What To Expect When Your Child Comes to Therapy

Bringing a child to therapy is a big decision for most parents. Some parents worry that seeking therapy for their child means that they are not an adequate parent and can’t handle problems on their own. They might worry what others think of them and their child, or feel bad that there is something wrong with them. These thoughts can easily run through a parent’s head because our society forgets that a psychological problem is no different than a physical problem. We easily go to an MD for a physical problem; likewise, it is wise to seek the support of a psychotherapist if there is a problem socially or emotionally. Our bodies, thoughts, and feelings are all interconnected. Social and emotional struggles occur for many different reasons and children’s challenges can come in all shapes and sizes. The fact that parents are seeking support for their child should be seen as a strength, not a weakness. I will provide some answers to basic questions about child therapy as well as give an overview of how I work with children, adolescents, and their families. We will be talking more as our work together progresses, and I hope that you will always feel free to ask me any questions you might have.

The First Meeting:

Bringing a child to therapy is a big decision for most parents. Some parents worry that seeking therapy for their child means that they are not an adequate parent and can’t handle problems on their own. They might worry what others think of them and their child, or feel bad that there is something wrong with them. These thoughts can easily run through a parent’s head because our society forgets that a psychological problem is no different than a physical problem. We easily go to an MD for a physical problem; likewise, it is wise to seek the support of a psychotherapist if there is a problem socially or emotionally. Our bodies, thoughts, and feelings are all interconnected. Social and emotional struggles occur for many different reasons and children’s challenges can come in all shapes and sizes. The fact that parents are seeking support for their child should be seen as a strength, not a weakness. I will provide some answers to basic questions about child therapy as well as give an overview of how I work with children, adolescents, and their families. We will be talking more as our work together progresses, and I hope that you will always feel free to ask me any questions you might have.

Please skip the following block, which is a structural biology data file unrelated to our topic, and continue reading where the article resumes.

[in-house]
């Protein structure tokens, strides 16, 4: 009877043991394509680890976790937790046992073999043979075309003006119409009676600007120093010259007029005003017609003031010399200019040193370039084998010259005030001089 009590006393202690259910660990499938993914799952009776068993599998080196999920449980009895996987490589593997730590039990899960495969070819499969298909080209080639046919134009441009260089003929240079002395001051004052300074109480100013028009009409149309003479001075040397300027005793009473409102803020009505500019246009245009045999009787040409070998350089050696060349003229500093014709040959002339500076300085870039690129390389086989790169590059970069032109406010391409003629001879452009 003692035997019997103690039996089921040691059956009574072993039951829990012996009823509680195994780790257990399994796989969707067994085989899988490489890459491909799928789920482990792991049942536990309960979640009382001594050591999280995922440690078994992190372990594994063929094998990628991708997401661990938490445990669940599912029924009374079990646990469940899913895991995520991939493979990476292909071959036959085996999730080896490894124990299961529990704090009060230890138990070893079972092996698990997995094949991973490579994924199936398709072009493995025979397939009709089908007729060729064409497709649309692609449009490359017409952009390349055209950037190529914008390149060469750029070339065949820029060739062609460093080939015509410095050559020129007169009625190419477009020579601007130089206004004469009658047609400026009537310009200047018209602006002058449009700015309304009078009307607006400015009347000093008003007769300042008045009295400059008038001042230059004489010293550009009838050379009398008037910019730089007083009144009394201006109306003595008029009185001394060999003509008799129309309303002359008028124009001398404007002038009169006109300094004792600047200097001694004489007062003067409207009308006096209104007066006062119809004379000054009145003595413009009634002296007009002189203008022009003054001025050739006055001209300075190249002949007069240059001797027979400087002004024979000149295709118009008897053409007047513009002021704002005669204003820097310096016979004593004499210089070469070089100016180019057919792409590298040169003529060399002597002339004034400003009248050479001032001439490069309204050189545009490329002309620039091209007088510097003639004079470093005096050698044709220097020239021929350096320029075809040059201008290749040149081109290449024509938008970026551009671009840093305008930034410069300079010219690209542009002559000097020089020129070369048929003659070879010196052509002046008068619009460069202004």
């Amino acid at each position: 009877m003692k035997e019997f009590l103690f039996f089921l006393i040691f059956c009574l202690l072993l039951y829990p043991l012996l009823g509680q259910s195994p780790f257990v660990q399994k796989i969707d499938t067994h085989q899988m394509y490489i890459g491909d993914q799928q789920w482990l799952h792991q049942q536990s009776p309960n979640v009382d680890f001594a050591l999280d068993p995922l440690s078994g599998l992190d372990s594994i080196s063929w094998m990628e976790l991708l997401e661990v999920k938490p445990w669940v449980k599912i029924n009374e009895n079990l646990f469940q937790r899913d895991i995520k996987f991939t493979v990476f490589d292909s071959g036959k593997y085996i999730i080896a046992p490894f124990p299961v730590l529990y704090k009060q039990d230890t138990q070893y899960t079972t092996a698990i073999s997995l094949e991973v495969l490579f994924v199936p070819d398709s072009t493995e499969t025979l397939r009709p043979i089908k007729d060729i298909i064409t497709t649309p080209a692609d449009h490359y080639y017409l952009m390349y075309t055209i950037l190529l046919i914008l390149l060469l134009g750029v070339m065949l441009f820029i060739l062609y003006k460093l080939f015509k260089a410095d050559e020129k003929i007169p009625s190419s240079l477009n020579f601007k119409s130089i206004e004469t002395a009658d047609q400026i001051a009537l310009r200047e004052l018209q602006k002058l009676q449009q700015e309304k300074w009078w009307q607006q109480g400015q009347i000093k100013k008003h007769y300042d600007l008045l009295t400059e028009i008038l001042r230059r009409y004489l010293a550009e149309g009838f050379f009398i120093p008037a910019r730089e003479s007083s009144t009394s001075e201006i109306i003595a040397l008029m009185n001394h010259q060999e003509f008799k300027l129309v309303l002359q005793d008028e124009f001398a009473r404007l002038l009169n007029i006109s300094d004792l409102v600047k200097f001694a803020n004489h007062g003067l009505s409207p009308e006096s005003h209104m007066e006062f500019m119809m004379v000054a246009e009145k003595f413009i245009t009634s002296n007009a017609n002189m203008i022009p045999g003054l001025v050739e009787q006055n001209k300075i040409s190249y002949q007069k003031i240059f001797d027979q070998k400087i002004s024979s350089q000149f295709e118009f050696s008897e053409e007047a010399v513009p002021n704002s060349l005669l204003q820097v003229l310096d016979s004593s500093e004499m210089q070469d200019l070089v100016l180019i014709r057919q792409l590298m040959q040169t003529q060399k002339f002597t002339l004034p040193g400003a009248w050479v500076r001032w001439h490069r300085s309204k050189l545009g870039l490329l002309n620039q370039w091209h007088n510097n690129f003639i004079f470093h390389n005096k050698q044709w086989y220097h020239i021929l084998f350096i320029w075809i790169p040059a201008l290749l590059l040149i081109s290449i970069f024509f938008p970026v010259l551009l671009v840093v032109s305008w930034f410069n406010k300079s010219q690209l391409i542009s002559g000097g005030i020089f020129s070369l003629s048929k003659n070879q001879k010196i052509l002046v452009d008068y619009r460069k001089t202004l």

Collecting Information:

I gather information first and foremost from you, because you know your child best. I invite both parents to participate as much as possible. At our initial meeting, I may ask you for permission to consult with your child’s teacher, pediatrician, or anyone else who may have important information to share about your child. I will obtain your written permission before consulting with any other professional about your child.

Introducing Your Child to Therapy:

After you meet with me, you might like to tell your child that they will be meeting with a therapist (whom you have met), and who likes to talk and play with children. You can tell them that therapists help children with their thoughts, feelings, and any worries or problems that they have. You can explain that there will be toys, books, games, a sand tray, and art supplies in the therapist’s office. Therapy should never be presented as some kind of punishment for something they have done wrong. Instead, I encourage you and your child to think of therapy as a chance to get support, talk, learn, have fun, feel better, and often do better in the world. In my first session with the child, I introduce them to the room and let them know what we will be doing together.

Your Child’s First Session:

Children vary in their response to meeting a new therapist. Some children separate easily from their parents in the waiting room, while others need the security of having a parent join them for part or all of the first session or two. We will do whatever helps your child feel most comfortable. You and I will discuss this in more detail after our initial meeting.

What Happens in Your Child’s Therapy Sessions: